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DMV Move To Rocky Mount Approved

North Carolina's top elected officials signed off on Tuesday to move the state Division of Motor Vehicles headquarters from Raleigh to Rocky Mount by next year, a decision that could lead scores of state employees having to look elsewhere for work.

The Council of State, composed of Gov. Roy Cooper, Lt. Gov. Dan Forest and eight other elected statewide leaders, approved the recommendation of the Department of Transportation — DMV's parent and a Cabinet agency — to enter a contract that would last at least 15 years.

A state law ordered DMV to leave its aging property by October 2020 and seek leased property in Wake County or in surrounding counties.  The lowest bid from 11 options was for the old offices of the Hardee's fast-food chain in Rocky Mount, 55 miles east of the current DMV headquarters, where 410 people currently work.

The council delayed a vote last month so members could collect more information from DOT as well as state employees and legislators, but had no debate Tuesday. The lease deal, expected to cost about $2.4 million annually, was included in a slate of property transactions the council approved with no dissenting votes.

As chair of the council, Cooper doesn't usually vote in meetings. He told reporters afterward that he supported the deal, given the parameters legislators placed upon any relocation.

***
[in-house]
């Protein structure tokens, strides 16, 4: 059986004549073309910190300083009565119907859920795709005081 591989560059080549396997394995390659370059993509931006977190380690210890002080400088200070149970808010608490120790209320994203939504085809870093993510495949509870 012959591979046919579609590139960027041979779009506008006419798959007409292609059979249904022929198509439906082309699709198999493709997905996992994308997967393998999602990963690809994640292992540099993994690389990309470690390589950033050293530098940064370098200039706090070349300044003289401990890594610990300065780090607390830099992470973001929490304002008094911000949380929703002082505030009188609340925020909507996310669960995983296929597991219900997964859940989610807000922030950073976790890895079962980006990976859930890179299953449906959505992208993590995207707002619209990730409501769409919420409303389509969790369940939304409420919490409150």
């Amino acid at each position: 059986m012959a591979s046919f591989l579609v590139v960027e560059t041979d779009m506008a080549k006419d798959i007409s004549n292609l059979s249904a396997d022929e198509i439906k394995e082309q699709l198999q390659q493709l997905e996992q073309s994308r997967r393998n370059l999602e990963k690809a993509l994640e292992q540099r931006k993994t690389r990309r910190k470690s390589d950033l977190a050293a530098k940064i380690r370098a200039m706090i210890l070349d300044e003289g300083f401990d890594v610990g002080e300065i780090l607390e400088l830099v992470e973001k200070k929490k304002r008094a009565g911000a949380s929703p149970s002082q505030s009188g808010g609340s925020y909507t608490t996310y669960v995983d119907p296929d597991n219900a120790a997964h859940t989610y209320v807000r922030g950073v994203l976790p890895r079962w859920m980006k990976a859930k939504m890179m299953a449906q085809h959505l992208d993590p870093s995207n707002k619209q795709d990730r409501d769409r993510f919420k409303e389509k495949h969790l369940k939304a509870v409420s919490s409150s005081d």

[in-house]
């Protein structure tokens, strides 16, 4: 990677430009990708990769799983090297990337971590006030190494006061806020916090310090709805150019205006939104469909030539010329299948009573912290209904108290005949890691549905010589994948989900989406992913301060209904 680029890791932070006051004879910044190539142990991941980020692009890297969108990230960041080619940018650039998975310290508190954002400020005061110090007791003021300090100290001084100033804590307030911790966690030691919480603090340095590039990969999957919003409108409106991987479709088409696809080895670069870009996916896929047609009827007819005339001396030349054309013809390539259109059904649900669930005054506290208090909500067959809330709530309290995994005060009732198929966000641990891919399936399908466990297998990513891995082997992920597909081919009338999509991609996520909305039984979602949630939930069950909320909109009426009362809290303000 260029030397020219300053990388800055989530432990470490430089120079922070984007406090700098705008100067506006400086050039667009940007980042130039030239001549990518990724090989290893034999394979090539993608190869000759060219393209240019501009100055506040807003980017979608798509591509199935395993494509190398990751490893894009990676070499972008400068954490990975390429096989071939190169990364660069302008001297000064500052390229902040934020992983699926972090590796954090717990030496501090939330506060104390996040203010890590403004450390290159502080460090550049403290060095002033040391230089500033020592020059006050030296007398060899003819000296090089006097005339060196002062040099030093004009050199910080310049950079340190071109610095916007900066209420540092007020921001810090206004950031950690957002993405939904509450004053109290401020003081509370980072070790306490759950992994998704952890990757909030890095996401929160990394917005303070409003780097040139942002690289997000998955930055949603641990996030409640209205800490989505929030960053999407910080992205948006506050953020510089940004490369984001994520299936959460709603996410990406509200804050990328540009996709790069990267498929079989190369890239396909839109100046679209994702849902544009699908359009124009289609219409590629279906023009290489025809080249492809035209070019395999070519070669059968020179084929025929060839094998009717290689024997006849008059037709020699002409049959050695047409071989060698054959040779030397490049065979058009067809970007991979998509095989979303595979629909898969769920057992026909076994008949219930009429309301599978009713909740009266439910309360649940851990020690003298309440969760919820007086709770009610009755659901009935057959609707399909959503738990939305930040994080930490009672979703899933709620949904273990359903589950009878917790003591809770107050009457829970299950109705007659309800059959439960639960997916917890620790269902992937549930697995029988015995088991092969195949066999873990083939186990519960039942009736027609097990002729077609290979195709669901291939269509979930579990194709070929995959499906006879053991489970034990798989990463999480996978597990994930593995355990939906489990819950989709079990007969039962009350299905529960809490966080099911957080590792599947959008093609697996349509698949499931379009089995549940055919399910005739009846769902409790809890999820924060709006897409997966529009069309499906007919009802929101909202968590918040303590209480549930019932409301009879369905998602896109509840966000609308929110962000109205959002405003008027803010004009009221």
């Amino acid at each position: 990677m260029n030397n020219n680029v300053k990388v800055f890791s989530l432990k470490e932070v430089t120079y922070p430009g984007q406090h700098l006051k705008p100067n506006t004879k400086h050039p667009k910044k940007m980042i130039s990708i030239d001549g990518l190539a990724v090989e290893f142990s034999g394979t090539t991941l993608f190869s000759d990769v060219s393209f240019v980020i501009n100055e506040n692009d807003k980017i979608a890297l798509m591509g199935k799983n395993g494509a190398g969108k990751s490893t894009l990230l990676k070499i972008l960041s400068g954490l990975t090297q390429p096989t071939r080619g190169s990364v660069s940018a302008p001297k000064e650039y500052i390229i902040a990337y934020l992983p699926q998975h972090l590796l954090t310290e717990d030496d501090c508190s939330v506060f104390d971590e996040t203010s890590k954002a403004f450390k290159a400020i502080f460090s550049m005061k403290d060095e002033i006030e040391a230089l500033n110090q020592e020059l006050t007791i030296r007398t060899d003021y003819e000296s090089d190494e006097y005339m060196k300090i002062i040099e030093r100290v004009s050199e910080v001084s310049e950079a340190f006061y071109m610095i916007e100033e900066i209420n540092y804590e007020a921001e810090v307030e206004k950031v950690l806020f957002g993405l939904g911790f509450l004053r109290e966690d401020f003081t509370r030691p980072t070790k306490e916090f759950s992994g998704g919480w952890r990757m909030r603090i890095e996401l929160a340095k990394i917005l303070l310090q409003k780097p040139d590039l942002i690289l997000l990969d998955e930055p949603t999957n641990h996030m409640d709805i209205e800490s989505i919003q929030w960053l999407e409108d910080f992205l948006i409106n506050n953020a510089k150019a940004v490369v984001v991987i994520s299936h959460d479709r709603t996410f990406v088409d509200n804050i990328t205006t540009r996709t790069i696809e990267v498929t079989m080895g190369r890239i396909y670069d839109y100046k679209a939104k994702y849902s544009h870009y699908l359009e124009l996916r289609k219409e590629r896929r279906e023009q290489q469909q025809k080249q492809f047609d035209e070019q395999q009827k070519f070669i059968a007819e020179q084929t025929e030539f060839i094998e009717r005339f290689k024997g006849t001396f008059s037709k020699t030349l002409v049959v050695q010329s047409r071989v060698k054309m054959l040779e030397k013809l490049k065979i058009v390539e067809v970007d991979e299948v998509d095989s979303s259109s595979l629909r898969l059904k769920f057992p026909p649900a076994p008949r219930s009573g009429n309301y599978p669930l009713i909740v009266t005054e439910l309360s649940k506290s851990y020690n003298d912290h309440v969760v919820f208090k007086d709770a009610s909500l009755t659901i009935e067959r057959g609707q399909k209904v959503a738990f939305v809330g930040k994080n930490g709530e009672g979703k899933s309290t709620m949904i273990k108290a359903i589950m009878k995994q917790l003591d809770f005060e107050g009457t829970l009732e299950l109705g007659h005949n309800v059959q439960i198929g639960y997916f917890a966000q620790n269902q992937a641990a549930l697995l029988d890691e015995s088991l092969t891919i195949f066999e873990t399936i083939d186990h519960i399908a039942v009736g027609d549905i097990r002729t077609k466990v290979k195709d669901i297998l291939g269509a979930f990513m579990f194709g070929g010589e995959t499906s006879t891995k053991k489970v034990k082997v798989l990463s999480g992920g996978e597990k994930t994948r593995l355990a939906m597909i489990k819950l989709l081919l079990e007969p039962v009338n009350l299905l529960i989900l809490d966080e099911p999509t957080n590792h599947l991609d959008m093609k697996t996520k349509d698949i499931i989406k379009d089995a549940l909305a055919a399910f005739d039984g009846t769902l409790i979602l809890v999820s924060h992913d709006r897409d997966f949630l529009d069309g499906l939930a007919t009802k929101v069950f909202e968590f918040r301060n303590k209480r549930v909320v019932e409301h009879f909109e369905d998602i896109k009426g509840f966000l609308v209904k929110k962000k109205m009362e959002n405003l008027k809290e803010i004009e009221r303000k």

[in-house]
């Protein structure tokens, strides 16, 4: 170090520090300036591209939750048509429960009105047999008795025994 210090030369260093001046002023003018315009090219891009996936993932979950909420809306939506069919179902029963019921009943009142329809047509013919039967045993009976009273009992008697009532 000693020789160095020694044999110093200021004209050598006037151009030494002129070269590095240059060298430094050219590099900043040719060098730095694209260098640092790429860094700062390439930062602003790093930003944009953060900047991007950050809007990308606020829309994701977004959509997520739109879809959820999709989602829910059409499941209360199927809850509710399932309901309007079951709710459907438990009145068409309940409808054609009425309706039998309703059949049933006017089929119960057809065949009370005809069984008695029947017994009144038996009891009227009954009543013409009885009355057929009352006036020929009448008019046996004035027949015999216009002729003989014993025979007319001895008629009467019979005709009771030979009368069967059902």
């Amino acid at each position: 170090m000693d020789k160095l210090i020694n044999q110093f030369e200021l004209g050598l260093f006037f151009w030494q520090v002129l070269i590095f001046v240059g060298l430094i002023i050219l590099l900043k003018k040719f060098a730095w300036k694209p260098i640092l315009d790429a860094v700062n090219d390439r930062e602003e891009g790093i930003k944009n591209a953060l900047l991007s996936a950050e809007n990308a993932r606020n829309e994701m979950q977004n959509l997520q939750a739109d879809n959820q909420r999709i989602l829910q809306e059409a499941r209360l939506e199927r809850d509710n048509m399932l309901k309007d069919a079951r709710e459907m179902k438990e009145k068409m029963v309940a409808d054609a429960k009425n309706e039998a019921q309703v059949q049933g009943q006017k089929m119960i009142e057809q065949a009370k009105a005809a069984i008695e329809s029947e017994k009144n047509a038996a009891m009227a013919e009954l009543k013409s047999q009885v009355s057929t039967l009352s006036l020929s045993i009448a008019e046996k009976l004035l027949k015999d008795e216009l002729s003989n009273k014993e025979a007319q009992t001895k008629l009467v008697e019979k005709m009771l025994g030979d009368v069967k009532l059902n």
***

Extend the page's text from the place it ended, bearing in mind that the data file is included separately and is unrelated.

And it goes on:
"I think it's a positive move for the state and I think we're being wise using taxpayer dollars," Cooper said, adding modern technology doesn't require all employees to be centrally located in Raleigh. "I think this will be something we can learn from. I hope that this is successful. If it's not, then we'll learn a lesson."

The State Employees Association of North Carolina is unhappy with the decision, saying the full cost of the move hasn't been considered. It cites the hardships that many current workers could face in driving hundreds of extra miles per week or finding transportation to get to Rocky Mount every day. Of the 255 employees who responded during listening sessions last week, 145 said they planned to leave the agency if the headquarters moved more than 30 miles away.

Association Executive Director Robert Broome said his group "is extremely disappointed in the level of disrespect and disregard that the Council of State has shown" by failing to truly hear the concerns of workers. Some workers could receive financial relocation assistance, DOT told lawmakers last month.

Democratic Sen. Dan Blue, whose Wake County district includes the current headquarters, called the decision "a bad deal all around."

He said in a news release that the building chosen to house the headquarters is "sub-standard" compared to other state-owned buildings that are vacant and could be used instead.

Lawmakers could still intervene to reset the search process and scuttle the move. A bill filed last week by Rep. John Torbett, a Gaston County Republican, would tell DMV to consider properties for sale, not just for lease. Torbett has said a one-time purchase could be more fiscally responsible than a lease contract.

DMV spokesman Steve Abbott said the lease still must be drawn up and signed, and lawmakers also would have to agree to fund the lease payments.

Cooper is originally from rural Nash County, which includes part of Rocky Mount. The Democrat said the bidding process was fair and followed the process set out largely by the Republican-controlled General Assembly.

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